Sarah McLachlan and Camille Henderson discuss working on the Delerium album “Karma”
By Bob Gourley | Originally published in 1997
With the addition of vocals and an increased emphasis on dance beats, Delerium’s 1994 “Semantic Spaces” lp represented quite a change for the band. On their next release, “Karma,” the duo moved even further in this direction.
Delerium is comprised of Bill Leeb and Rhys Fulber, who have also worked together on Front Line Assembly and many other projects. Before “Semantic Spaces,” the bulk of Delerium’s music came out on Germany’s Dossier Records (Cleopatra has recently re-issued many of the CD’s in America). The first few Delerium releases sounded like a continuation of Front Line Assembly’s “State Of Mind” album; bizarre, mostly instrumental electronic soundscapes that walk the line between ambient and industrial music. With their Nettwerk releases, Delerium have taken their sound manipulation skills and applied them to a more structured song format.
Former Rose Chronicles vocalist Kristy Thirsk, who appeared on three “Semantic Spaces,” tracks returned for Karma. She was joined by Sarah McLachlan, Camille Henderson (the backup singer from Sarah’s live band) and Single Gun Theory’s Jacqui Hunt.
During the 1998 Lilith Fair tour, we were able to ask Sarah and Camille a few questions about their work on the disc. Following these Q+A’s, you’ll also find a 1994 interview we did with Fulber.
What was the process like working with Delerium?
Sarah:“It was a completed track, I was merely to sing over it. It was a bit of a challenge, because it’s very, very different from the type of music that I normally do. Because I write solely for my own stuff usually, I start with chords and melody. So this is very much going from the opposite direction. But I listened to it a lot, and tried to come up with a bunch of different melodies. I went into the studio and sang a bunch of stuff for Bill and he sort of went ‘oh yeah, that sounds great.’ After three or four hours in the studio, it came together. Actually, I think I wrote most of the lyrics in the studio, come to think about it now. I sort of got there and wasn’t prepared.”
Were you just given a track to do, or did you have a choice?
Sarah: “I was given a choice of tracks, months and months before, and I was like I can’t do it, I have no time. And then they came back to me months and months later and I actually had time to sit down and listen to one and I quite liked it. Actually, I liked a lot of them but the ones they were going to have vocals on had already been chosen. So they gave me ‘Silence’ and I really like some of the melodies and the choral stuff.”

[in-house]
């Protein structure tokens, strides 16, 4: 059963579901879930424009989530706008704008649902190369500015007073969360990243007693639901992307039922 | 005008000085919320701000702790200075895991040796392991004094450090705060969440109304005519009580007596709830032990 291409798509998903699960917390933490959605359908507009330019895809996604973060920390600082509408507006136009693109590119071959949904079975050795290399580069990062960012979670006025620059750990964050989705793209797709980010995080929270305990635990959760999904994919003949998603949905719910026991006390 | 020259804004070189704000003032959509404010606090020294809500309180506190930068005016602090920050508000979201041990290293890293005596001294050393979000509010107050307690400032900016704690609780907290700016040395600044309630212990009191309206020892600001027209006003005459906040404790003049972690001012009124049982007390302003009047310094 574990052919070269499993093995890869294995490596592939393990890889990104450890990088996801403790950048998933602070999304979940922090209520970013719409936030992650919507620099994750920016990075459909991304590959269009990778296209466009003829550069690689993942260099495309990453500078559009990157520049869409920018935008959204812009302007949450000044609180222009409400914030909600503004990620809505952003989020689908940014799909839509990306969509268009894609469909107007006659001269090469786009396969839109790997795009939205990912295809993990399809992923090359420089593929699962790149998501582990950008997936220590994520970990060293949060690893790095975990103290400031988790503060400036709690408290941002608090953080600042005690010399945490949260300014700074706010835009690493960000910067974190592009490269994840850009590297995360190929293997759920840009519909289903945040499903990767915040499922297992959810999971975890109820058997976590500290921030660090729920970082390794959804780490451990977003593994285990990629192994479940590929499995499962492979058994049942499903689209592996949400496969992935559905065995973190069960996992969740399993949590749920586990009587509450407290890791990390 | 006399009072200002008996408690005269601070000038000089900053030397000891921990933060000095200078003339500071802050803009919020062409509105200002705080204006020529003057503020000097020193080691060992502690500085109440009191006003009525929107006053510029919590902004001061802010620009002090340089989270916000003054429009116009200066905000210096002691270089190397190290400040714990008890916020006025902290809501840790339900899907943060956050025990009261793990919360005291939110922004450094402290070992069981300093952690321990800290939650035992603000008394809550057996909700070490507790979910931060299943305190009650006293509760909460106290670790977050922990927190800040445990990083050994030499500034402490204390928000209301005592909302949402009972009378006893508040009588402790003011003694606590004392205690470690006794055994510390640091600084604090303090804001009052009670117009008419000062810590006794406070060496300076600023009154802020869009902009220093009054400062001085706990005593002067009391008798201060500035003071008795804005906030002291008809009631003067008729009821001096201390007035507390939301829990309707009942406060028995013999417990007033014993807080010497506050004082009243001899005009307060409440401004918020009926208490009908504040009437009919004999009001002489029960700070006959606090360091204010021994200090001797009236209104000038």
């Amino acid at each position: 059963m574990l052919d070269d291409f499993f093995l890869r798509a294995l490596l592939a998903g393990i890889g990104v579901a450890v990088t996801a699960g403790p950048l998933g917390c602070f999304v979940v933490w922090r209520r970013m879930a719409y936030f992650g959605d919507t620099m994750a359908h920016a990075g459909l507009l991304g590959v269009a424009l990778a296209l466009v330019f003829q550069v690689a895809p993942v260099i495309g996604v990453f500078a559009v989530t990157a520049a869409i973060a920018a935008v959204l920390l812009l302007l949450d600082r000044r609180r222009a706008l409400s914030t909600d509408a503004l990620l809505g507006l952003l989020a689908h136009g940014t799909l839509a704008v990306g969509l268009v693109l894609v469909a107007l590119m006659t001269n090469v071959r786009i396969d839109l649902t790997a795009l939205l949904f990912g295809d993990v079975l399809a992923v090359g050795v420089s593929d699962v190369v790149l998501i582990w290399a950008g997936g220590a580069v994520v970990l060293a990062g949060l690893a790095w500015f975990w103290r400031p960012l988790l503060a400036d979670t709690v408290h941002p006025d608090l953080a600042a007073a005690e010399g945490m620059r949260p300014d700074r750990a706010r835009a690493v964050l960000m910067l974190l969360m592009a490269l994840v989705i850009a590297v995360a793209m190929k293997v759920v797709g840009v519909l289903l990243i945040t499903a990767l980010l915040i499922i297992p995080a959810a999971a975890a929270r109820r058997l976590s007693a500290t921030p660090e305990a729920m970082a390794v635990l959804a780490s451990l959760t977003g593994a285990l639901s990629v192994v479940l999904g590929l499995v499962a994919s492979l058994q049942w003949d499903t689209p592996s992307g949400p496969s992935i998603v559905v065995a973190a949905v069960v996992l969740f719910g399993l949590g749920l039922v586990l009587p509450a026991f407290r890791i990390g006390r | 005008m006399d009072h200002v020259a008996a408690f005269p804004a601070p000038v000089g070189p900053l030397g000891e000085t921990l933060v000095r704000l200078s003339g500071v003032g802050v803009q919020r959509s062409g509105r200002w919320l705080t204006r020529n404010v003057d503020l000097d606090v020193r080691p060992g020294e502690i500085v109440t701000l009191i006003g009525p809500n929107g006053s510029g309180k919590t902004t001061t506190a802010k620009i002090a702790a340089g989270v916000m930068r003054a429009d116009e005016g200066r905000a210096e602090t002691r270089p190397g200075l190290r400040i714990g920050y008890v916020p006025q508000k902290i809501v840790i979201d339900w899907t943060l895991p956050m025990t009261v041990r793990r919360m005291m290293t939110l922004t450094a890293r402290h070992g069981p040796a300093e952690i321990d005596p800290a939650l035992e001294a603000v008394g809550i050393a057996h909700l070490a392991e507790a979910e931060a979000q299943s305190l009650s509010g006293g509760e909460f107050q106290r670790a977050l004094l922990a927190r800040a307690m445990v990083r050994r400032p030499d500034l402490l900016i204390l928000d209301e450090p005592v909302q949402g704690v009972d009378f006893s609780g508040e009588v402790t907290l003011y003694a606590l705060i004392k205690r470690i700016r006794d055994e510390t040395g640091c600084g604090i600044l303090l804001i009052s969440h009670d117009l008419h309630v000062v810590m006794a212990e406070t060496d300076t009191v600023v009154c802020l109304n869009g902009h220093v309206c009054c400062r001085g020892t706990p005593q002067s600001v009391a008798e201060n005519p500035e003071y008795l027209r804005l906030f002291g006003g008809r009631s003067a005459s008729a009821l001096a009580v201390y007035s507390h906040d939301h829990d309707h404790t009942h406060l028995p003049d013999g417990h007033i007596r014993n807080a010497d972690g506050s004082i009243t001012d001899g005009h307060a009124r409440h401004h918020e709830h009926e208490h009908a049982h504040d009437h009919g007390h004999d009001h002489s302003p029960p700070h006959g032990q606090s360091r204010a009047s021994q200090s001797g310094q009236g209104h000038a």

Were you a fan of Delerium?
Sarah: “I am attracted to that style of music. It’s very trance-like, and it certainly evokes certain moods for me.”
How did you get involved with Delerium?
Camille: Basically, Mark Jowett from Nettwerk approached me and asked me if I’d be interested. He told me that there were a whole bunch of artists attempting to write for the record and I jumped at the opportunity. I thought it would be great.
What was the process like? Were you given a finished track to add vocals to?
Camille: Actually, the tracks that they gave me were really close to finished. At the time, I didn’t realize how close they were to being finished. When I heard the record, I realized that almost nothing was different. I knew it was a demo, but it was very similar to the finished product. So it was a really interesting process, working from that angle of taking pretty much a finished track and somehow making it my own.
Were you able to choose which track to sing on?
Camille: “They gave a lot of tracks to a lot of different singers and just chose favorites from what was submitted. So I wrote for three songs, and they chose that one.”
Since the music of Delerium is quite a bit different than Sarah’s and your solo material, was it difficult at all coming up with the vocal parts?
Camille: “I actually wrote them on the beach. It was during the summer and I went down to the beach every day with my Walkman and these tracks and basically did stream of consciousness until something was forming, until it was obvious that my impression of the song was a certain kind of flavor, a certain kind of emotion that kept coming out of all kinds of adjectives. That kind of thing. And then I formed a concept for it. So, it wasn’t difficult. In some ways, the genre that they work in was a bit more liberating than a lot of this stuff that I do on my own. I tend to be a little more concise, my style is a little bit more like the 3 1/2 minute song with a clear verse/chorus and a flow of lyrics that makes a story for people. Whereas the Delerium genre seems to, in the past at least, have been more of a creative abstraction. It was really great for me to work that lyrically.”
Do you generally like electronic music?
Camille: “Yeah, I really enjoy it. I would really love to do more of that kind of thing. I’d love to work with programmers and set down tracks. I really enjoyed.”
If Delerium were to play live and you could fit it into your schedule, would you be interested in taking part?
Camille: “Of course, it would be really interesting to see how we’d pull that off.”More interviews with this artist → See all interviews →